This year’s Nobel Prize in Medicine went to Robert Edwards, a UK physiologist who, over 30 years ago, developed the technique for in-vitro fertilization (IVF). Since then, IVF has become an enourmous industry. An individual cycle of IVF can cost $10-15,000 but the average chance of success is roughly 1 in 5 (varying widely according to many factors). Therefore, any improvements in the technique to improve the success rate is welcome news to potential parents.
This story reports on a new technique that entails observing the embryo divide and develop to attempt to predict which ones would have the highest chance of success. While this method may be truly an advancement in IVF technology, this story does little to educate readers on its potential importance. It provides inadequate information about the availability, costs and potential harms of IVF. It does not discuss the strength of the evidence to support the new technique nor does it describe the success rates of the procedure compared to existing methods. The story does not quote any independent sources that could have provided some perspective on the importance of the results, which is sorely missing from this story. Most distressing, the story exagerrates the perils of pregnancy by providing such scary statistics as the 50% miscarriage rate. In doing so, it overstates the need for reproductive assistance technologies, including IVF.
In the end, this story appears to be little more than a thinly-veiled advertisement for IVF, an industry which is in little need of help.
Couples who seek to have children using IVF face high costs and frequent failures. Stories on this topic must tread carefully to not raise unwarranted hopes.
The story makes no mention of costs of IVF, other than to point out the total revenues of the IVF industry. There is no estimate of the possible costs of (or even savings from) adding this test to standard IVF.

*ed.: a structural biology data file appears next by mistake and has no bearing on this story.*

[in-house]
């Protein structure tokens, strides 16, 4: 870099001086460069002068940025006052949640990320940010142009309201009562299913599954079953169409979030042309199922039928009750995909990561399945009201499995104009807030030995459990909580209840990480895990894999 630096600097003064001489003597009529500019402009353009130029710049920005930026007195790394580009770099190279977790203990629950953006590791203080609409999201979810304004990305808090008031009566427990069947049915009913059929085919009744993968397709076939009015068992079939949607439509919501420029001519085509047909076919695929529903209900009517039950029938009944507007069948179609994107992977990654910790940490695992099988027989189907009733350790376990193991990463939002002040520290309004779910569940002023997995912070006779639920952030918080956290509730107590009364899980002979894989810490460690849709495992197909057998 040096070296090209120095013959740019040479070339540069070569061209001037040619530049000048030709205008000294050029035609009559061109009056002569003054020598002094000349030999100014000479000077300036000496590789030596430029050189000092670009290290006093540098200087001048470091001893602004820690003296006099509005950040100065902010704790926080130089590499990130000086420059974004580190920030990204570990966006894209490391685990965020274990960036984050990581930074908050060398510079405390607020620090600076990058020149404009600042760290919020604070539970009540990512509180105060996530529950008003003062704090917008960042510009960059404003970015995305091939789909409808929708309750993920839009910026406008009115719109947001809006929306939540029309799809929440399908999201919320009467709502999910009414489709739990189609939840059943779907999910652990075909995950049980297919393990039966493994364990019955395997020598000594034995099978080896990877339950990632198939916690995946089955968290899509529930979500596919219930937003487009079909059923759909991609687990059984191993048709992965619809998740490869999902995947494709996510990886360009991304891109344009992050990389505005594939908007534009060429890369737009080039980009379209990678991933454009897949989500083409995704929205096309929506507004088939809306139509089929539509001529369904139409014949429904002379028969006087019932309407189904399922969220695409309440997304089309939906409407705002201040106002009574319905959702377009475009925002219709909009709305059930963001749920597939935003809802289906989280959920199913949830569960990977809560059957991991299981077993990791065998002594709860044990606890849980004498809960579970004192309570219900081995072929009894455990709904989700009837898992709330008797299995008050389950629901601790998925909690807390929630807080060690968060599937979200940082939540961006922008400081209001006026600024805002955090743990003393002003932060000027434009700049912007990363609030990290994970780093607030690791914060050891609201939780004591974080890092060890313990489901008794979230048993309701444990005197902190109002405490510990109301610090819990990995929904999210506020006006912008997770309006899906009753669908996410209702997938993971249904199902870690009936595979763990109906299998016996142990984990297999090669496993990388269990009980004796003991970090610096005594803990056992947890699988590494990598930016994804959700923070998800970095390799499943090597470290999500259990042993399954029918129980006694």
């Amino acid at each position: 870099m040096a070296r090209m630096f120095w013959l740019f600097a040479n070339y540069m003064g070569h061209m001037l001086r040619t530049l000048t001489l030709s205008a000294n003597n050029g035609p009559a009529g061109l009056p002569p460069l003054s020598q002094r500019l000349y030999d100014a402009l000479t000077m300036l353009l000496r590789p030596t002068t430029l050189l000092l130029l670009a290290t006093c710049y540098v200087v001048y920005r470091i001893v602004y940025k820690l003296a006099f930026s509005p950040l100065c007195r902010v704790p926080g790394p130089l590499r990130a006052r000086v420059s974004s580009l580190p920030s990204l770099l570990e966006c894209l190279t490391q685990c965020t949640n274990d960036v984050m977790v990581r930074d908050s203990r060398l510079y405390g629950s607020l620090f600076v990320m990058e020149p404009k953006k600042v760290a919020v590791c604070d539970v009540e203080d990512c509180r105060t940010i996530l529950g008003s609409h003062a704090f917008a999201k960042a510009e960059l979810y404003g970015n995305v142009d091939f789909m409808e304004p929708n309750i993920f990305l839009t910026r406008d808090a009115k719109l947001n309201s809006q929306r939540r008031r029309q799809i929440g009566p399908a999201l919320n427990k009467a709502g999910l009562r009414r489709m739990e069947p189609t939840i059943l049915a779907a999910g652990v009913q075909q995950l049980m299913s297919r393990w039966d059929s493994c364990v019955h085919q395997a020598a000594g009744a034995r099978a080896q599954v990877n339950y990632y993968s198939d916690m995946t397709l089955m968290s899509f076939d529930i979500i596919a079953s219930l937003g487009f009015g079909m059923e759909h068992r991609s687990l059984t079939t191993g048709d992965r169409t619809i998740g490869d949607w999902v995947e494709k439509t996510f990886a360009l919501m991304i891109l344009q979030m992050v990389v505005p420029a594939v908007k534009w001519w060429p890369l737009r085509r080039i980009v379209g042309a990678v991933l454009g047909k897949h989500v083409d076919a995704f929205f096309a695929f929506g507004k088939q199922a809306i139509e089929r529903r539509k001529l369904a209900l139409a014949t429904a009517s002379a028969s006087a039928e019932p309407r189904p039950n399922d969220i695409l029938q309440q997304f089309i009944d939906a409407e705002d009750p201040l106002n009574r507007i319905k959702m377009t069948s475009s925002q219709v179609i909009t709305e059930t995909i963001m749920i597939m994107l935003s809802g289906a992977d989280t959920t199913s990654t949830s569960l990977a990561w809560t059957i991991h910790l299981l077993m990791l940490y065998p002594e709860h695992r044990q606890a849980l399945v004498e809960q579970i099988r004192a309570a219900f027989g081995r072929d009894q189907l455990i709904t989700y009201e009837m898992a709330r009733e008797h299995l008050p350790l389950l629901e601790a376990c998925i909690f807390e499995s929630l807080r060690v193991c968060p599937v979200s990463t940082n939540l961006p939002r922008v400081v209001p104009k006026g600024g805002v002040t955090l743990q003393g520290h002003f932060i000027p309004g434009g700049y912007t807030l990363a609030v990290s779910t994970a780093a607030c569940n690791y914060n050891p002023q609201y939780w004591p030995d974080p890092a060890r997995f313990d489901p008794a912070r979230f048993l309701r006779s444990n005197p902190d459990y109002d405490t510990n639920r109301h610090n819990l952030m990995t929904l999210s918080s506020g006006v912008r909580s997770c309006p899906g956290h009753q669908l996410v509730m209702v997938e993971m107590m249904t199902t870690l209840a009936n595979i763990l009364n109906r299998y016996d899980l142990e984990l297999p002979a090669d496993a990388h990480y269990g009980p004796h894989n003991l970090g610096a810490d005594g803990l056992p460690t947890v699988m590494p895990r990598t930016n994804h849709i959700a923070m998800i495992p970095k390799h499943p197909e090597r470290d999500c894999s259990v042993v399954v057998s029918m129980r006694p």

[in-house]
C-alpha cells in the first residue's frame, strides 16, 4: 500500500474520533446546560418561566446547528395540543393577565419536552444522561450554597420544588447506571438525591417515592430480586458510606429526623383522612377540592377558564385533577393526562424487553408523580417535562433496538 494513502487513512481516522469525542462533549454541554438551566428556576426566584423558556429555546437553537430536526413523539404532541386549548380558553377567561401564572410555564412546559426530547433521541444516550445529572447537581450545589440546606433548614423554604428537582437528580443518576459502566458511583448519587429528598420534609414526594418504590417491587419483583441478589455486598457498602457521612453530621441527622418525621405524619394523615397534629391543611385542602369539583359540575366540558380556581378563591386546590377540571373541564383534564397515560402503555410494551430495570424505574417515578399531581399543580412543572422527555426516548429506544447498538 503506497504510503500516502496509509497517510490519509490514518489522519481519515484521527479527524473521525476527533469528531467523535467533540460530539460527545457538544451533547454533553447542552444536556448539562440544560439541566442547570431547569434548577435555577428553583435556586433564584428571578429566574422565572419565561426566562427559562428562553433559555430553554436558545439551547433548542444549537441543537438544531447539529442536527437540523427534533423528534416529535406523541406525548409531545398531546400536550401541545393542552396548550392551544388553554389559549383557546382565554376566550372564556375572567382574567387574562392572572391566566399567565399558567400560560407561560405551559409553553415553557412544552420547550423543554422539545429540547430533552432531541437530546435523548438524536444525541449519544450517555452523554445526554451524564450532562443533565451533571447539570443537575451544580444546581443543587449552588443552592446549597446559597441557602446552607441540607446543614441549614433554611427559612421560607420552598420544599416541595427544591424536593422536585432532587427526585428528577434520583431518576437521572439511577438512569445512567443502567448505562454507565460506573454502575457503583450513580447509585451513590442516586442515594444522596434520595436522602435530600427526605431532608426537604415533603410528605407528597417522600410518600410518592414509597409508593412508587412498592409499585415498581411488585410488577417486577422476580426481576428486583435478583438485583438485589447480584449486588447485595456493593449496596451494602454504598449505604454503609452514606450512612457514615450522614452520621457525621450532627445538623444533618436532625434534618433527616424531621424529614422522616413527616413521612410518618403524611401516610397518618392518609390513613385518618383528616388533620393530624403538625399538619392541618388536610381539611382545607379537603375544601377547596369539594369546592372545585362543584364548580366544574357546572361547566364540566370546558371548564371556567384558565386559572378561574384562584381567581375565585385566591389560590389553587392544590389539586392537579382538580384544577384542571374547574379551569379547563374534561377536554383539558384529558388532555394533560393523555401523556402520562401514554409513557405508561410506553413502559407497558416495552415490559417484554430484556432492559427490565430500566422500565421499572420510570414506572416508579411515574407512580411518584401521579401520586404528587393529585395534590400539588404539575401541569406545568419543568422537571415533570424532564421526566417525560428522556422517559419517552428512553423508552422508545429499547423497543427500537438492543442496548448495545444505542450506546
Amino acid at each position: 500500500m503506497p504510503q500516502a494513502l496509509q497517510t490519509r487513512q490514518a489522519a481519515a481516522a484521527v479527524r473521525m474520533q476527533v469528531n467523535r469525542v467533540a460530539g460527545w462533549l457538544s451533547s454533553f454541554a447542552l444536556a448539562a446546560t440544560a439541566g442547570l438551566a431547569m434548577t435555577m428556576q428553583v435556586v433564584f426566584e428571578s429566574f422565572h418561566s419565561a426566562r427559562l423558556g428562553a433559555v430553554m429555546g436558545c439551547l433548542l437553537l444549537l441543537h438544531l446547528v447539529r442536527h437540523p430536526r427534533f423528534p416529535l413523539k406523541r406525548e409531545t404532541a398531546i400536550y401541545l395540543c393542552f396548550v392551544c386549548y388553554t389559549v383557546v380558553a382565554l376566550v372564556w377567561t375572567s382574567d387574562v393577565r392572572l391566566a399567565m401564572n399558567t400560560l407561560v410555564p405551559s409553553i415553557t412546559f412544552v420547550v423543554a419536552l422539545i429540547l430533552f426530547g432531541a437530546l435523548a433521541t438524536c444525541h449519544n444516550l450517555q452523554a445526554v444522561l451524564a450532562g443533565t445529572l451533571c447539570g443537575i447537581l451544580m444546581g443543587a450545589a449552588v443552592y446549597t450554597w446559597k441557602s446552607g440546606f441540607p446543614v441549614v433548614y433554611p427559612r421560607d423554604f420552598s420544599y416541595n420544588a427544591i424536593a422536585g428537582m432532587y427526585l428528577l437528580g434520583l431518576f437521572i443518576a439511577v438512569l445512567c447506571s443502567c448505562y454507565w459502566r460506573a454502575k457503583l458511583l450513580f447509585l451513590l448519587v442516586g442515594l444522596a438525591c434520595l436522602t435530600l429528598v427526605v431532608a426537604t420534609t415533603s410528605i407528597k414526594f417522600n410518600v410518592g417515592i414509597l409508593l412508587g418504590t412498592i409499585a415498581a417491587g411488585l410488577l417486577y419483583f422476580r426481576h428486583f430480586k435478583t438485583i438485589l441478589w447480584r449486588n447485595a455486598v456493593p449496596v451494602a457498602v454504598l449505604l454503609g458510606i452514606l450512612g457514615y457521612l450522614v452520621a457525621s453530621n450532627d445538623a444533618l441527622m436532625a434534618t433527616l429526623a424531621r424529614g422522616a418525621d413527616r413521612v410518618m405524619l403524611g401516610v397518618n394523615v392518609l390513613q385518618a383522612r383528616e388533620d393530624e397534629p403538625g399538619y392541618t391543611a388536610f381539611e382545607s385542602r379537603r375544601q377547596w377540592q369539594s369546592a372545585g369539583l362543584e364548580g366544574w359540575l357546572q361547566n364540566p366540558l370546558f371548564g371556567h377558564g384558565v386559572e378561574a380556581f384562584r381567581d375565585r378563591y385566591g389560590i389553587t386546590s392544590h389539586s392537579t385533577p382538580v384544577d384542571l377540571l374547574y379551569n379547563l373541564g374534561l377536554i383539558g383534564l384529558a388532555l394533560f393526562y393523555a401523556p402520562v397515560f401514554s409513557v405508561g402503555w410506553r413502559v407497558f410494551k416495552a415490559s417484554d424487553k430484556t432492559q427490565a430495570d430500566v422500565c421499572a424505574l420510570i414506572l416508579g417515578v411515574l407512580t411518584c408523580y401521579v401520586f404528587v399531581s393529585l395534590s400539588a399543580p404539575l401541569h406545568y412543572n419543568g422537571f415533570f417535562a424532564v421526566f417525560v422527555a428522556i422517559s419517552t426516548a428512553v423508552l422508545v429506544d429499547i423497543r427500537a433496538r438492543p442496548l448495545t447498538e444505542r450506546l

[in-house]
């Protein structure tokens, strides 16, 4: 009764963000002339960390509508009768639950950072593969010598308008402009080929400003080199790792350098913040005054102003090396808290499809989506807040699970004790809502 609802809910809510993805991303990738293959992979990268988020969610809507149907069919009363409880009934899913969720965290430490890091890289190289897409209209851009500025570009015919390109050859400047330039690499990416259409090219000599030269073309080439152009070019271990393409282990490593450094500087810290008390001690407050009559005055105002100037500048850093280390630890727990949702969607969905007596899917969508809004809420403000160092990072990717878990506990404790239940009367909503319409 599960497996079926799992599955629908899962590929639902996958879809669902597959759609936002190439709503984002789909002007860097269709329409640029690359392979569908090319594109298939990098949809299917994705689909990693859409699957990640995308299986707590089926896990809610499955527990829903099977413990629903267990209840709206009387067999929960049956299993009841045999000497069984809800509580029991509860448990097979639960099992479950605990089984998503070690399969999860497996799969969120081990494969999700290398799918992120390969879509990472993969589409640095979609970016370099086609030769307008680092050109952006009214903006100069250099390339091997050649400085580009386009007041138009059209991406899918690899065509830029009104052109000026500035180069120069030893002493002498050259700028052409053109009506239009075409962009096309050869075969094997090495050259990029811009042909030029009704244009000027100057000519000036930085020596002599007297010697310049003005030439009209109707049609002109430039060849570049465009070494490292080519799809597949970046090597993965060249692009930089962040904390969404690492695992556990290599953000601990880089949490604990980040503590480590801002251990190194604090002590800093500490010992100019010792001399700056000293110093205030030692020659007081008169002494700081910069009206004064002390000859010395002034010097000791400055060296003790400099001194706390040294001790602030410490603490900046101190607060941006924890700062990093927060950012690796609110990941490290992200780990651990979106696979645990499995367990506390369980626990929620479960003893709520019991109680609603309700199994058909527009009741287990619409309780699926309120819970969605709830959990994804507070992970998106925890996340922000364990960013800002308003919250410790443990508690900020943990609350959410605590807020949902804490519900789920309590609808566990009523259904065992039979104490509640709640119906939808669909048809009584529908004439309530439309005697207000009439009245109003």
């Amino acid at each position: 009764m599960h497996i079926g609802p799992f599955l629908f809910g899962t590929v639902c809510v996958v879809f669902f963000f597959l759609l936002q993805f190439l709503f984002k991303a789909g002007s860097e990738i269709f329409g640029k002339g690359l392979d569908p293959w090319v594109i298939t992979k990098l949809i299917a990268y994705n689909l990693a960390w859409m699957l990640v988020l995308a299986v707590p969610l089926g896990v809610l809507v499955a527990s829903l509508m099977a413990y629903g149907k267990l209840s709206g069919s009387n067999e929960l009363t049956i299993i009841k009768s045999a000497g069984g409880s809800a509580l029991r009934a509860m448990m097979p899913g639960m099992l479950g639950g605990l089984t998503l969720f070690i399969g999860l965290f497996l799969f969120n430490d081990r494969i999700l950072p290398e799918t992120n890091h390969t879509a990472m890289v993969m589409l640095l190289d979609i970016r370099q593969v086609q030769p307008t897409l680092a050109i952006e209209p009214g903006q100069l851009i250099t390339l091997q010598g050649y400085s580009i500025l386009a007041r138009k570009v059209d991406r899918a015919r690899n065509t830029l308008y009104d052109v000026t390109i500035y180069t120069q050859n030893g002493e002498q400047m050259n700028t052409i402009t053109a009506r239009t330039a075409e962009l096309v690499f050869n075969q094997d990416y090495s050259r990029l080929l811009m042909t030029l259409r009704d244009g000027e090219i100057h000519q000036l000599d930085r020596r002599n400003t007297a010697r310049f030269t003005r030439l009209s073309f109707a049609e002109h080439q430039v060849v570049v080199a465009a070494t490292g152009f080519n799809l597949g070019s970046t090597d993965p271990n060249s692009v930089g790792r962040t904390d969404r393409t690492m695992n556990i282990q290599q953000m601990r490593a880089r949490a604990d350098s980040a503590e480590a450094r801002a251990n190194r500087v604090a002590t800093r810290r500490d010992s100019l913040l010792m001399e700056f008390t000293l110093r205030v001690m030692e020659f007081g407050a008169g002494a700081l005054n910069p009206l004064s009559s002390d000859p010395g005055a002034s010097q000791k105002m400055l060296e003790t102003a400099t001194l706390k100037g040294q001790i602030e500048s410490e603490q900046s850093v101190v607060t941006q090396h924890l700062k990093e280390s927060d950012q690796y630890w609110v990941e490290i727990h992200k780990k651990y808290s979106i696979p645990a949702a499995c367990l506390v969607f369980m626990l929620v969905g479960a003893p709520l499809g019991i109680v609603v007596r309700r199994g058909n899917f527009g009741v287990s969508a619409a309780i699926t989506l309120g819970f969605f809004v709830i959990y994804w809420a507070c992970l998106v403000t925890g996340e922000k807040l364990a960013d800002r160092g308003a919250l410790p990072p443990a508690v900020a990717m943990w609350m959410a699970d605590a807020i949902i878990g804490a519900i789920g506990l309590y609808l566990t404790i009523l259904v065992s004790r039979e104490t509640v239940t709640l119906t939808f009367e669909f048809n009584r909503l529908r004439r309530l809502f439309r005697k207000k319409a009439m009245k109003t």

The story suggests this test would benefit couples by reducing the number of IVF attempts needed to have a baby or by reducing the risk of multiple births. However, the researchers have not even begun to explore those outcomes. The story should have made more clear that in fact the research is too preliminary to for anyone to guess at whether or not it might improve either birth rates, reduce the typical number of embryos implanted or otherwise improve the IVF experience.
The story mentions no potential harms of the new IVF method. Readers are not told whether the test itself could damage the embryo.
The story provides few details about the study. It refers the "fate" of the embryos without pointing out that this experiment did not go beyond the blastocyst stage. The story would have been better if it clearly pointed out that this work was done entirely in lab dishes and that none of the embryos was implanted, so there is not yet any evidence about the ultimate outcome that readers care about: live births.
The story exagerrates the perils of pregnancy by providing such scary statistics as the 50% miscarriage rate. In doing so, it overstates the need for reproductive assistance technologies, including IVF. Further, it misstates the recommendations about multiple embryo transfer. Twin transfers are common and not always "born to early and face lifelong health problems." Guidelines suggest transferring number of embryos not likely to result in higher order than twins. This is often three but can be more embryos based on maternal age, prior loss record, egg quality, and other genetic testing/observation of the likely viability of the embryos.
The story notes that the researchers are licensing development of a commercial test. However, it does not quote any independent sources. Only the CEO of the IVF company and a study author are quoted. Independent sources could provide some perspective on the importance of the results, which is sorely missing from this story.
The story mentions conventional IVF and "the old fashioned way" but does not provide any real content on the pros and cons of the different methods. There are many choices for reproductive assistance but the story doesn’t describe any of them.
While the story suggests that this new IVF method is new and the results are preliminary, it does not indicate when the method may become available or how widely. Indeed, the story does not make clear that the researchers have yet to attempt clinical trials and do not have any data about development beyond the blastocyst stage (which is only vaguely described), readers may be led to believe that clinical use is nearer than it probably is.
This method of evaluating embryos may be new, but since the story does not mention any alternative approaches nor any comments from idependent experts it is impossible for readers to know how this work compares to either current practice or other methods under development.
There is no way to know if the story relied on a press release as the sole source of information.